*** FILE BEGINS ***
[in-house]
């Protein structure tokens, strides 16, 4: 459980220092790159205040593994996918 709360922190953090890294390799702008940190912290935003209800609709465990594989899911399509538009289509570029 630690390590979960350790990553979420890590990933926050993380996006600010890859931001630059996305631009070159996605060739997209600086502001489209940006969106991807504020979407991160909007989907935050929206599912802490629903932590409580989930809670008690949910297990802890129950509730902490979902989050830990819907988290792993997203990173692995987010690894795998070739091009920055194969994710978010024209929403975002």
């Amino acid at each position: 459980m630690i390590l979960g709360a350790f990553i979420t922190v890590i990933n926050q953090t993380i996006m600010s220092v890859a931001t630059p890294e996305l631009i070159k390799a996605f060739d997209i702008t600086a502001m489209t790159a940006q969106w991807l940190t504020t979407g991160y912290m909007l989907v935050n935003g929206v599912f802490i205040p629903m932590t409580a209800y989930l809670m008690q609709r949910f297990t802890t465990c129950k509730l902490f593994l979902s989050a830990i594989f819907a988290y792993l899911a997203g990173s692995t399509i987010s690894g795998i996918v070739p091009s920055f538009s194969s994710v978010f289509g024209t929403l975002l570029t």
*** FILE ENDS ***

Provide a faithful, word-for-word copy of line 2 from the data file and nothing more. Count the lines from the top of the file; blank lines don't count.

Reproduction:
């Protein structure tokens, strides 16, 4: 459980220092790159205040593994996918 709360922190953090890294390799702008940190912290935003209800609709465990594989899911399509538009289509570029 630690390590979960350790990553979420890590990933926050993380996006600010890859931001630059996305631009070159996605060739997209600086502001489209940006969106991807504020979407991160909007989907935050929206599912802490629903932590409580989930809670008690949910297990802890129950509730902490979902989050830990819907988290792993997203990173692995987010690894795998070739091009920055194969994710978010024209929403975002």